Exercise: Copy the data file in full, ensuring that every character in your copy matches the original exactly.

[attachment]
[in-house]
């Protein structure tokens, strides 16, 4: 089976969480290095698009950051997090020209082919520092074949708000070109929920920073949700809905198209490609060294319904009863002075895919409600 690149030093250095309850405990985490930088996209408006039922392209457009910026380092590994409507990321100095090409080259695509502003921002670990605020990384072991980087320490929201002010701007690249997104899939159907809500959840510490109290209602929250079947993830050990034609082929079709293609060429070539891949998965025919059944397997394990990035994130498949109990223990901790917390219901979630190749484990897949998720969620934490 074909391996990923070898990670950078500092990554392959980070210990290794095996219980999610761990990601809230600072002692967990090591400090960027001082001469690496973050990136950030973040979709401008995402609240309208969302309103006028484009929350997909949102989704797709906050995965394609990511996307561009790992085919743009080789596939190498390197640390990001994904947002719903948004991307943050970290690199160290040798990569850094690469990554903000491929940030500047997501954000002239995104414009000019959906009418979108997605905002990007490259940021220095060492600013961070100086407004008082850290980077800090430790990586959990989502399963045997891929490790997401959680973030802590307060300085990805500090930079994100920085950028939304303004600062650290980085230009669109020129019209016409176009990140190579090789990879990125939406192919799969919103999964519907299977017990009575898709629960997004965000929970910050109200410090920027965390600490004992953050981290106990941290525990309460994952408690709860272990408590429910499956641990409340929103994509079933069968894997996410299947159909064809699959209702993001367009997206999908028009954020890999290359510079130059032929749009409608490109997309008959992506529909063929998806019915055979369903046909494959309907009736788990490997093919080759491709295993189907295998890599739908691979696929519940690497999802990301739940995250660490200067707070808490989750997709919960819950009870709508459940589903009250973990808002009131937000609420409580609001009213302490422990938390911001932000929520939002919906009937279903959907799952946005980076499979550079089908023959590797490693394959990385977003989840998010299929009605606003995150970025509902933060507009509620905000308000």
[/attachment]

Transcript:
[in-house]
């Protein structure tokens, strides 16, 4: 089976969480290095698009950051997090020209082919520092074949708000070109929920920073949700809905198209490609060294319904009863002075895919409600 690149030093250095309850405990985490930088996209408006039922392209457009910026380092590994409507990321100095090409080259695509502003921002670990605020990384072991980087320490929201002010701007690249997104899939159907809500959840510490109290209602929250079947993830050990034609082929079709293609060429070539891949998965025919059944397997394990990035994130498949109990223990901790917390219901979630190749484990897949998720969620934490 074909391996990923070898990670950078500092990554392959980070210990290794095996219980999610761990990601809230600072002692967990090591400090960027001082001469690496973050990136950030973040979709401008995402609240309208969302309103006028484009929350997909949102989704797709906050995965394609990511996307561009790992085919743009080789596939190498390197640390990001994904947002719903948004991307943050970290690199160290040798990569850094690469990554903000491929940030500047997501954000002239995104414009000019959906009418979108997605905002990007490259940021220095060492600013961070100086407004008082850290980077800090430790990586959990989502399963045997891929490790997401959680973030802590307060300085990805500090930079994100920085950028939304303004600062650290980085230009669109020129019209016409176009990140190579090789990879990125939406192919799969919103999964519907299977017990009575898709629960997004965000929970910050109200410090920027965390600490004992953050981290106990941290525990309460994952408690709860272990408590429910499956641990409340929103994509079933069968894997996410299947159909064809699959209702993001367009997206999908028009954020890999290359510079130059032929749009409608490109997309008959992506529909063929998806019915055979369903046909494959309907009736788990490997093919080759491709295993189907295998890599739908691979696929519940690497999802990301739940995250660490200067707070808490989750997709919960819950009870709508459940589903009250973990808002009131937000609420409580609001009213302490422990938390911001932000929520939002919906009937279903959907799952946005980076499979550079089908023959590797490693394959990385977003989840998010299929009605606003995150970025509902933060507009509620905000308000």